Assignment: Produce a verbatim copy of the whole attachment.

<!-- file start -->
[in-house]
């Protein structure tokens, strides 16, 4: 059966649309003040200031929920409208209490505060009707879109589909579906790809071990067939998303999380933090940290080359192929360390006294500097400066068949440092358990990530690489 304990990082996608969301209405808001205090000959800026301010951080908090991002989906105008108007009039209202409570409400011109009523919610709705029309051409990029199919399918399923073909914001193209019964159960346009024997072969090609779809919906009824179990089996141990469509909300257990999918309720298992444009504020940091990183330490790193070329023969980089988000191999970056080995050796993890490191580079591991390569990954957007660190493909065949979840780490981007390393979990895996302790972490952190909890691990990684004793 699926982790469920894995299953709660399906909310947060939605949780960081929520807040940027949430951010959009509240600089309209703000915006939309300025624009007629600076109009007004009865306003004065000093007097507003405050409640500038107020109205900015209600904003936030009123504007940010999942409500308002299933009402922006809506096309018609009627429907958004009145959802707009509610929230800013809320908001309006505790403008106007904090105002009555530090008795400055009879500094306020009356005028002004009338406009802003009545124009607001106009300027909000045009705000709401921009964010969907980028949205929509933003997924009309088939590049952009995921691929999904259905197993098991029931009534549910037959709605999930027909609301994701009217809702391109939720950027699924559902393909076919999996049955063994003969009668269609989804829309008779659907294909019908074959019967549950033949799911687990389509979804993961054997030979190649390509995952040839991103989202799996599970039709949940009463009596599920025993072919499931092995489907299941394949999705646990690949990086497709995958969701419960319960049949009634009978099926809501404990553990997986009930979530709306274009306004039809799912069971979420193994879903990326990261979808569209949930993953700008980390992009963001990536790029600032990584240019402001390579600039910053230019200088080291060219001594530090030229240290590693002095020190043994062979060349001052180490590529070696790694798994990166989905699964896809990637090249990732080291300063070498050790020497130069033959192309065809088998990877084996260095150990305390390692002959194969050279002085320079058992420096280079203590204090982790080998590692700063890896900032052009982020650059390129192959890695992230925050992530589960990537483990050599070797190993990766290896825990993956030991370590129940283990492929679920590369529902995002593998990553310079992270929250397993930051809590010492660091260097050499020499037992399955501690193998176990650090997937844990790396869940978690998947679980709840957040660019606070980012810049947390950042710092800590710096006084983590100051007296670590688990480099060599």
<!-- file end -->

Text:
[in-house]
């Protein structure tokens, strides 16, 4: 059966649309003040200031929920409208209490505060009707879109589909579906790809071990067939998303999380933090940290080359192929360390006294500097400066068949440092358990990530690489 304990990082996608969301209405808001205090000959800026301010951080908090991002989906105008108007009039209202409570409400011109009523919610709705029309051409990029199919399918399923073909914001193209019964159960346009024997072969090609779809919906009824179990089996141990469509909300257990999918309720298992444009504020940091990183330490790193070329023969980089988000191999970056080995050796993890490191580079591991390569990954957007660190493909065949979840780490981007390393979990895996302790972490952190909890691990990684004793 699926982790469920894995299953709660399906909310947060939605949780960081929520807040940027949430951010959009509240600089309209703000915006939309300025624009007629600076109009007004009865306003004065000093007097507003405050409640500038107020109205900015209600904003936030009123504007940010999942409500308002299933009402922006809506096309018609009627429907958004009145959802707009509610929230800013809320908001309006505790403008106007904090105002009555530090008795400055009879500094306020009356005028002004009338406009802003009545124009607001106009300027909000045009705000709401921009964010969907980028949205929509933003997924009309088939590049952009995921691929999904259905197993098991029931009534549910037959709605999930027909609301994701009217809702391109939720950027699924559902393909076919999996049955063994003969009668269609989804829309008779659907294909019908074959019967549950033949799911687990389509979804993961054997030979190649390509995952040839991103989202799996599970039709949940009463009596599920025993072919499931092995489907299941394949999705646990690949990086497709995958969701419960319960049949009634009978099926809501404990553990997986009930979530709306274009306004039809799912069971979420193994879903990326990261979808569209949930993953700008980390992009963001990536790029600032990584240019402001390579600039910053230019200088080291060219001594530090030229240290590693002095020190043994062979060349001052180490590529070696790694798994990166989905699964896809990637090249990732080291300063070498050790020497130069033959192309065809088998990877084996260095150990305390390692002959194969050279002085320079058992420096280079203590204090982790080998590692700063890896900032052009982020650059390129192959890695992230925050992530589960990537483990050599070797190993990766290896825990993956030991370590129940283990492929679920590369529902995002593998990553310079992270929250397993930051809590010492660091260097050499020499037992399955501690193998176990650090997937844990790396869940978690998947679980709840957040660019606070980012810049947390950042710092800590710096006084983590100051007296670590688990480099060599």